Making sure to ask these questions on a consistent basis ensures that you can look back at previous answers and compare them to where your company is now. This makes it easy to track patterns of leadership and progress. It is important to ask these types of questions in order to manage not only future success but current progress.

Another useful tool for measuring is the Trailing Twelve Month Chart or TTM. This was conceived by Kraig Kramers, a former Vistage expert speaker, and CEO of multiple companies. TTM can be applied to any indicator in order to give yourself a clearer view of what is going on in your company, both presently and in the future.

What’s unique about the Trailing Twelve Month Chart is that it includes the consistent factors that really affect a business. Regular monthly sales charts can include all sorts of factors that differ, such as holidays and length of the month, which can make it difficult to accurately track your business and determine what can be attributed to the business itself, as opposed to seasonal changes (see below examples of actual sales compared to the TTM). The TTM tracks data in equal blocks, clarifying the changes in ways that can be easily interpreted.

While these trends may be either positive or negative, it is important to recognize them quickly in order to implement the necessary changes. I think of a quote my grandfather used to say, that “the good news is to discover the bad news early,” which can be applied to this method of using different indicators to track progress over time.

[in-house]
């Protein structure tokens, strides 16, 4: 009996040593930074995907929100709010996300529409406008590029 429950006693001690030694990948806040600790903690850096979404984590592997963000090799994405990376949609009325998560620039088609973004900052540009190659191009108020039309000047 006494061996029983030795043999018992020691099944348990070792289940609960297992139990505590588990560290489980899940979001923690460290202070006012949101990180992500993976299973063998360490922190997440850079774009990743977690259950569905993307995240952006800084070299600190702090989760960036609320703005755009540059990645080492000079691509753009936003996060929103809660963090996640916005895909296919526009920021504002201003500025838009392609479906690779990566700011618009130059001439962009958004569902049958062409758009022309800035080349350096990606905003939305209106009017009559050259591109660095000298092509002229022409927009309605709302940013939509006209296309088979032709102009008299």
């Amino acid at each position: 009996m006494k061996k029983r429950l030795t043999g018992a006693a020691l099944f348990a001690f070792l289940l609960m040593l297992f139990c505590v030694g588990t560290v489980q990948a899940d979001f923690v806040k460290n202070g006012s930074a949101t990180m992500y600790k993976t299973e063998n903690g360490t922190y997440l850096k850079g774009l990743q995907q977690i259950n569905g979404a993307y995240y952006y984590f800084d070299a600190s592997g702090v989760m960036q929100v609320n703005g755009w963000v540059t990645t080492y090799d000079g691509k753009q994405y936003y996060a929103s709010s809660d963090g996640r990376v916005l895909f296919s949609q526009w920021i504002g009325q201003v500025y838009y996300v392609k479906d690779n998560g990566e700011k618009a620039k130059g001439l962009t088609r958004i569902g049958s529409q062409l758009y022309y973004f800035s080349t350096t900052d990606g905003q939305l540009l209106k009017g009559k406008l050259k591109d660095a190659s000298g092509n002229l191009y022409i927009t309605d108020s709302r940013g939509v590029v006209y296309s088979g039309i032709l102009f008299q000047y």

Members of our Vistage business groups often share their Trailing Twelve Month Charts within our Vistage meetings, which can lead to insightful discussions as our members analyze their trends as a collective.

A member of Kraig Kramer’s Vistage group, Barry Mirkin, described the perks of the Trailing Twelve Month Chart, stating that “the greatest killer of business is the lack of responsive tracking, and, in turn, lack of anticipatory action.”

Like my grandfather, Barry Mirkin understands the importance of accurate, cohesive tracking and what it can mean for a business. The purpose of the Twelve Month Chart is that it is easier for CEOs and Key Executives, especially those within the Vistage groups, to see how another Vistage member is really doing and help them get ahead of any possible challenges their business may be facing.

Once a Vistage leader is aware of what causes their sales to rise or fall, they can anticipate future patterns easier. In my business specifically, the Trailing Twelve Month Chart and its accurate data tracking helped me realize that my revenue correlated with the proposals that were sent out.

You can use the charts and the leading indicators to track various factors and determine future patterns to figure out what factors affect your own business. In other words, what can indicators show you about your business for both present and future success?

Bottom Line

There are many variables that affect a business, but the reality of the industry is that you can use leading indicators specific to your business rather than monthly revenue in order to determine your sales. Once you determine the variable responsible through accurate tracking, you can use it to your advantage and implement positive changes to your business.

It is crucial for a business leader to be aware of all of the various factors that can affect their company, but by utilizing the resources available to you, there is no reason that a CEO, Key Executive, leader, or entrepreneur can’t make the necessary changes.